Dockside at Toulon, sailors come and go, whistling boleros. One besotted admirer falls in with a tattooed brute fresh from the brig and sadly in need of a "fetish chain." Ooh--kinky! Read by Scoot. Time 9:14.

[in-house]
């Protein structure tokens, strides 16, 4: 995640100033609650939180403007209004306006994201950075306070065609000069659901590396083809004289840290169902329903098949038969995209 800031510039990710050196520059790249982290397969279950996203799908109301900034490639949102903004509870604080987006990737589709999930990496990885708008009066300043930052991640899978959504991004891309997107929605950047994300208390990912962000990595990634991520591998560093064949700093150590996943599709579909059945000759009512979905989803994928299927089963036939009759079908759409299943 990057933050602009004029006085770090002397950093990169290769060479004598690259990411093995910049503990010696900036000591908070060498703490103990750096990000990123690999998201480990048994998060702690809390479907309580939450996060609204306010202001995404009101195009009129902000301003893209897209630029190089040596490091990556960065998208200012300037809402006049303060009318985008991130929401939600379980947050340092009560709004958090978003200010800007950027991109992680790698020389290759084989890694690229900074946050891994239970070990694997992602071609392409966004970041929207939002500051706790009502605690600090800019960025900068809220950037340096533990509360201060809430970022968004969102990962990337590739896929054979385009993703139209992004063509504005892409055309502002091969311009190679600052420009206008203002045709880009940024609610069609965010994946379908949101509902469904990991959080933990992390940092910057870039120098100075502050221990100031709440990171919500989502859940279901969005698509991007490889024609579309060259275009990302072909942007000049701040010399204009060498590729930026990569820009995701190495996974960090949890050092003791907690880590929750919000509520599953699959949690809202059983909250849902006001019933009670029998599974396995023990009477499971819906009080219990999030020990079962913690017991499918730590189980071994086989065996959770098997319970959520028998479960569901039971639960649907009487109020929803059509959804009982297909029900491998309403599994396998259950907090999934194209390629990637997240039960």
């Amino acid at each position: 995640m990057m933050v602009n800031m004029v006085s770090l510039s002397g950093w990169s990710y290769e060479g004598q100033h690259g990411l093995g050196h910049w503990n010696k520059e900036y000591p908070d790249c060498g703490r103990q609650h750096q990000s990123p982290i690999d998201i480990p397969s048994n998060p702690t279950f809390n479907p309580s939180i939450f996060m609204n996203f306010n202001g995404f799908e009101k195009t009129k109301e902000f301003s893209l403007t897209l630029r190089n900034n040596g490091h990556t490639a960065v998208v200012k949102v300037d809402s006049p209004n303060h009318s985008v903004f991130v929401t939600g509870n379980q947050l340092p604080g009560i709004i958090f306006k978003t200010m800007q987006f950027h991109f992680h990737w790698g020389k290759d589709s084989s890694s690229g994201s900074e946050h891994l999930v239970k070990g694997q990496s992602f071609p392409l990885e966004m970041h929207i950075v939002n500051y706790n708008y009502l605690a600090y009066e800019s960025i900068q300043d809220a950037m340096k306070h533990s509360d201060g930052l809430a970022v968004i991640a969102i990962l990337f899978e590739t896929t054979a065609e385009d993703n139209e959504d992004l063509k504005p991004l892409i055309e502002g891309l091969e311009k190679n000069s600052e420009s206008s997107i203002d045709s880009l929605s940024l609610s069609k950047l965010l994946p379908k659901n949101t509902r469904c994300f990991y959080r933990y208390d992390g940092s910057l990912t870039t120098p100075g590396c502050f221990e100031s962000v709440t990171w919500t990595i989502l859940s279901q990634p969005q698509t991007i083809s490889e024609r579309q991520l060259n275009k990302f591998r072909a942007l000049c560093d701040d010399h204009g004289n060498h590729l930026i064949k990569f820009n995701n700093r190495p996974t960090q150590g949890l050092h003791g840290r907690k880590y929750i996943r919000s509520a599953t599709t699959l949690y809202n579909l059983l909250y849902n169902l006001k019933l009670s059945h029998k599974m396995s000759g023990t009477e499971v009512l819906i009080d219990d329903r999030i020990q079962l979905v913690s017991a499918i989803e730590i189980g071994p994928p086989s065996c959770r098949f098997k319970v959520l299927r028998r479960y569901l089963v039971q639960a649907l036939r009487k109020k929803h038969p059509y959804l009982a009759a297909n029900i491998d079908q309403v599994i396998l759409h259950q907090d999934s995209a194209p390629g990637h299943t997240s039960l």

Film-maker, artist, novelist, dramatist, boxing manager, provocateur, and above all, poet: Parisian Jean Cocteau was one of the most important figures in the history of the arts of the twentieth century. Another one of those people who knew everyone and influenced them all. (Yes, even you, Ernest Hemingway!) Actually, this story is only "attributed to Jean Cocteau," though his indelible stamp is upon it and there is no question that he illustrated the collected "confessions" from which it comes. Where to begin with M. Cocteau? Well, you could start with his days of opium addiction and the novel Les Enfants Terribles. Or look at his surrealist masterpiece, Blood of the Poet. Maybe read the play he wrote for Edith Piaf between hot affairs with Princess Nathalie Paley and actor Jean Marais. Or just skip right on to his resplendent 1946 film, Beauty and the Beast. Obviously, we all have a lot of work cut out for us.